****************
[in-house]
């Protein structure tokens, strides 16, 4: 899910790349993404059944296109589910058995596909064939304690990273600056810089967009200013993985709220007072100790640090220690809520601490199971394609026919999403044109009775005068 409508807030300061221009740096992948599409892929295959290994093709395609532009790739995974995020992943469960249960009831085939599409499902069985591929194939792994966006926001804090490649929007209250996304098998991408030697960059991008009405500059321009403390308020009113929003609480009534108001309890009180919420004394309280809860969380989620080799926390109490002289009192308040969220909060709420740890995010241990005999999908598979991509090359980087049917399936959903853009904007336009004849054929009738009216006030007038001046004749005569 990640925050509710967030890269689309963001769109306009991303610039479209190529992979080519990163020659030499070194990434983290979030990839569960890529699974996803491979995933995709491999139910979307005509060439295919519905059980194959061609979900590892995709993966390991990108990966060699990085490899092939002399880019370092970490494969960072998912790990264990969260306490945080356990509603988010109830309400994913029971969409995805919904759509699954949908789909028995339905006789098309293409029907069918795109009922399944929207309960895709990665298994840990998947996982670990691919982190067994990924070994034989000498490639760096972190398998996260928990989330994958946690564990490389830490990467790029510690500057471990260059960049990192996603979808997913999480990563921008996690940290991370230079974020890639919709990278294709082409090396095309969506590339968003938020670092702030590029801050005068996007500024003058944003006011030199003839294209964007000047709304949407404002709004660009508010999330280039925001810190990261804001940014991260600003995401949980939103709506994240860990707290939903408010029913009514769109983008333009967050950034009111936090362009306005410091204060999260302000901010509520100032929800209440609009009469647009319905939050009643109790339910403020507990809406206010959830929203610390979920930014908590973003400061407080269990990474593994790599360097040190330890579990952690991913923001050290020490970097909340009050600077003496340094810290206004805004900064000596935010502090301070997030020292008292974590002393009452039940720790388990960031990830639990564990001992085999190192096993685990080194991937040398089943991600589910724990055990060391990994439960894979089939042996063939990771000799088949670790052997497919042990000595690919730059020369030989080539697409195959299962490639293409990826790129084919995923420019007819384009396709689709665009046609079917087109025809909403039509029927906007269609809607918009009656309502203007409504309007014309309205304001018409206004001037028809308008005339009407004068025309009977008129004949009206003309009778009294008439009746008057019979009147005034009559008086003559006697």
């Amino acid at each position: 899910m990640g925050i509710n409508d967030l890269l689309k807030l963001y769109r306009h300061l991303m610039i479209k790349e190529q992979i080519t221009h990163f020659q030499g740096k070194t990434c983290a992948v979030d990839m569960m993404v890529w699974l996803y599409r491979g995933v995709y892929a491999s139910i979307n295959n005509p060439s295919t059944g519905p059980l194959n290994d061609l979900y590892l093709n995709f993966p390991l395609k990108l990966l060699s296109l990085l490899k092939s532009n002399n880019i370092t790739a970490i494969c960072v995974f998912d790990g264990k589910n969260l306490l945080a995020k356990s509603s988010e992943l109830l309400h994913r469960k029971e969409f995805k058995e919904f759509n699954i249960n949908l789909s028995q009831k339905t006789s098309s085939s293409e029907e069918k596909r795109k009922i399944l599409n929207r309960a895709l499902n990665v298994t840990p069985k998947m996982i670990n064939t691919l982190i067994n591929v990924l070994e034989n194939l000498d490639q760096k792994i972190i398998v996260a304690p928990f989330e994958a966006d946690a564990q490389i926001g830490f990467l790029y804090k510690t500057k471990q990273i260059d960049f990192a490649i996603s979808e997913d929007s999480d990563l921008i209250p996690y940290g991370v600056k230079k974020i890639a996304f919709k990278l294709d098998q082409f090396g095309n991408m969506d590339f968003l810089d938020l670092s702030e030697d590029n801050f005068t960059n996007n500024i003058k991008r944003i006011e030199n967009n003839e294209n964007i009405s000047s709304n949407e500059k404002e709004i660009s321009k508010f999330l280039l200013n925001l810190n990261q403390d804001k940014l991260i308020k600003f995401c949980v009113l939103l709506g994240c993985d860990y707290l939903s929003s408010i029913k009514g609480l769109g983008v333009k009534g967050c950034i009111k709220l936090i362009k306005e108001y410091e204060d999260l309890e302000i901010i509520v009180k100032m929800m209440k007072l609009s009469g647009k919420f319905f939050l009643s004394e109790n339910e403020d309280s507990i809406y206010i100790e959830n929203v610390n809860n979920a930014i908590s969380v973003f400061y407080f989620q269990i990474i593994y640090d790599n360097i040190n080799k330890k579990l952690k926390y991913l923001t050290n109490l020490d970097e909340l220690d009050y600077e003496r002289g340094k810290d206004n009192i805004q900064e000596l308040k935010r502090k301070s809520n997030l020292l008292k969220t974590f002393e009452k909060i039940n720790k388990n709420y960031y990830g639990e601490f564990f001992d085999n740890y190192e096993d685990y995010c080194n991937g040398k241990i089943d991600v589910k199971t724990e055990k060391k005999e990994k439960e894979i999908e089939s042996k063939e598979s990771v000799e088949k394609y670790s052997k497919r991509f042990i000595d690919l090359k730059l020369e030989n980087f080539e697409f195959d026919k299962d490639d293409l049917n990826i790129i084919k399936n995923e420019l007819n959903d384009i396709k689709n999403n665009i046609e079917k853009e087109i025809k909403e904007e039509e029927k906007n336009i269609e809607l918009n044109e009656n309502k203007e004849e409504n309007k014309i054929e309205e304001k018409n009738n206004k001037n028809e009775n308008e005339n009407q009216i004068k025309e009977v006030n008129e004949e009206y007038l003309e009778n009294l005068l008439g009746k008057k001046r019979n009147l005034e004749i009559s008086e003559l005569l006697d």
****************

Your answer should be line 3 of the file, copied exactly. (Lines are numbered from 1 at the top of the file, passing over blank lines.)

């Amino acid at each position: 899910m990640g925050i509710n409508d967030l890269l689309k807030l963001y769109r306009h300061l991303m610039i479209k790349e190529q992979i080519t221009h990163f020659q030499g740096k070194t990434c983290a992948v979030d990839m569960m993404v890529w699974l996803y599409r491979g995933v995709y892929a491999s139910i979307n295959n005509p060439s295919t059944g519905p059980l194959n290994d061609l979900y590892l093709n995709f993966p390991l395609k990108l990966l060699s296109l990085l490899k092939s532009n002399n880019i370092t790739a970490i494969c960072v995974f998912d790990g264990k589910n969260l306490l945080a995020k356990s509603s988010e992943l109830l309400h994913r469960k029971e969409f995805k058995e919904f759509n699954i249960n949908l789909s028995q009831k339905t006789s098309s085939s293409e029907e069918k596909r795109k009922i399944l599409n929207r309960a895709l499902n990665v298994t840990p069985k998947m996982i670990n064939t691919l982190i067994n591929v990924l070994e034989n194939l000498d490639q760096k792994i972190i398998v996260a304690p928990f989330e994958a966006d946690a564990q490389i926001g830490f990467l790029y804090k510690t500057k471990q990273i260059d960049f990192a490649i996603s979808e997913d929007s999480d990563l921008i209250p996690y940290g991370v600056k230079k974020i890639a996304f919709k990278l294709d098998q082409f090396g095309n991408m969506d590339f968003l810089d938020l670092s702030e030697d590029n801050f005068t960059n996007n500024i003058k991008r944003i006011e030199n967009n003839e294209n964007i009405s000047s709304n949407e500059k404002e709004i660009s321009k508010f999330l280039l200013n925001l810190n990261q403390d804001k940014l991260i308020k600003f995401c949980v009113l939103l709506g994240c993985d860990y707290l939903s929003s408010i029913k009514g609480l769109g983008v333009k009534g967050c950034i009111k709220l936090i362009k306005e108001y410091e204060d999260l309890e302000i901010i509520v009180k100032m929800m209440k007072l609009s009469g647009k919420f319905f939050l009643s004394e109790n339910e403020d309280s507990i809406y206010i100790e959830n929203v610390n809860n979920a930014i908590s969380v973003f400061y407080f989620q269990i990474i593994y640090d790599n360097i040190n080799k330890k579990l952690k926390y991913l923001t050290n109490l020490d970097e909340l220690d009050y600077e003496r002289g340094k810290d206004n009192i805004q900064e000596l308040k935010r502090k301070s809520n997030l020292l008292k969220t974590f002393e009452k909060i039940n720790k388990n709420y960031y990830g639990e601490f564990f001992d085999n740890y190192e096993d685990y995010c080194n991937g040398k241990i089943d991600v589910k199971t724990e055990k060391k005999e990994k439960e894979i999908e089939s042996k063939e598979s990771v000799e088949k394609y670790s052997k497919r991509f042990i000595d690919l090359k730059l020369e030989n980087f080539e697409f195959d026919k299962d490639d293409l049917n990826i790129i084919k399936n995923e420019l007819n959903d384009i396709k689709n999403n665009i046609e079917k853009e087109i025809k909403e904007e039509e029927k906007n336009i269609e809607l918009n044109e009656n309502k203007e004849e409504n309007k014309i054929e309205e304001k018409n009738n206004k001037n028809e009775n308008e005339n009407q009216i004068k025309e009977v006030n008129e004949e009206y007038l003309e009778n009294l005068l008439g009746k008057k001046r019979n009147l005034e004749i009559s008086e003559l005569l006697d």